Even WUS has its limitations though. WUS will not update non-Microsoft products. For that, you will have to use something like Microsoft's SMS Server or GFI's LANguard Network Security Scanner.

Switching PCs

Of all of the change management features built into Windows, my favorite is the way that Windows can be configured to automatically move a user's files and settings with them when they get a new PC. The reason why I like this feature so much is because at one of the places where I used to work, the game of "musical PCs" reached epidemic proportions. The company had very heavily fluctuating staffing requirements. As departments grew or shrunk, they were moved to the part of the building that would best accommodate a department of that particular size.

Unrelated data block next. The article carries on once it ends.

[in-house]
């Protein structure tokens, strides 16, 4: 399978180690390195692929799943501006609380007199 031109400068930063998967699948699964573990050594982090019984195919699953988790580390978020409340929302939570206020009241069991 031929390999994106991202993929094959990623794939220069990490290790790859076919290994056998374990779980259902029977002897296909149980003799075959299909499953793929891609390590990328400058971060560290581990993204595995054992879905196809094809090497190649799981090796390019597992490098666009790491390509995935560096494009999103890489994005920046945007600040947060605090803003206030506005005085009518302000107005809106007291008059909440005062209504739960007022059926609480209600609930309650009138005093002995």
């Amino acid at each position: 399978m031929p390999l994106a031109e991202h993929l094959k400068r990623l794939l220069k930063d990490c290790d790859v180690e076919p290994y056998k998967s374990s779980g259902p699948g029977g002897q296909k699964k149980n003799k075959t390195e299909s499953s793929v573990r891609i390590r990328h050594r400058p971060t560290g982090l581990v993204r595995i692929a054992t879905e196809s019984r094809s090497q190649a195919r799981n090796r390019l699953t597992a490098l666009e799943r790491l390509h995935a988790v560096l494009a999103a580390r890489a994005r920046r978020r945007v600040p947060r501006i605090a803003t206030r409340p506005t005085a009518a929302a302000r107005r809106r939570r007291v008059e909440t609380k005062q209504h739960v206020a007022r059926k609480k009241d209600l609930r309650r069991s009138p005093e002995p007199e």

The other reason why switching PCs became such an epidemic was because of a game of one-upmanship. Any time that a new employee was hired, a PC was ordered for that employee. The company had a policy of buying the fastest PCs available, so the most recently ordered PCs were almost always faster than those ordered a few months ago. What would happen though is that the managers of the various departments would always take the newest PC for themselves. The manager's "old" PC would then go to the assistant manager. The assistant manager's machine would go to the supervisor, and so on. Basically, this meant that any time a new computer arrived, twenty or thirty people would end up switching computers.

At that time, all of the users saved their files on their local hard drive. Therefore, every time someone switched PCs, all of their files, settings, and applications had to be manually transferred to the new PC. The IT staff also had to take care to remove each user's files off of their old PC in order to protect privacy. The company eventually had to hire three techies whose only job was to move PCs each day.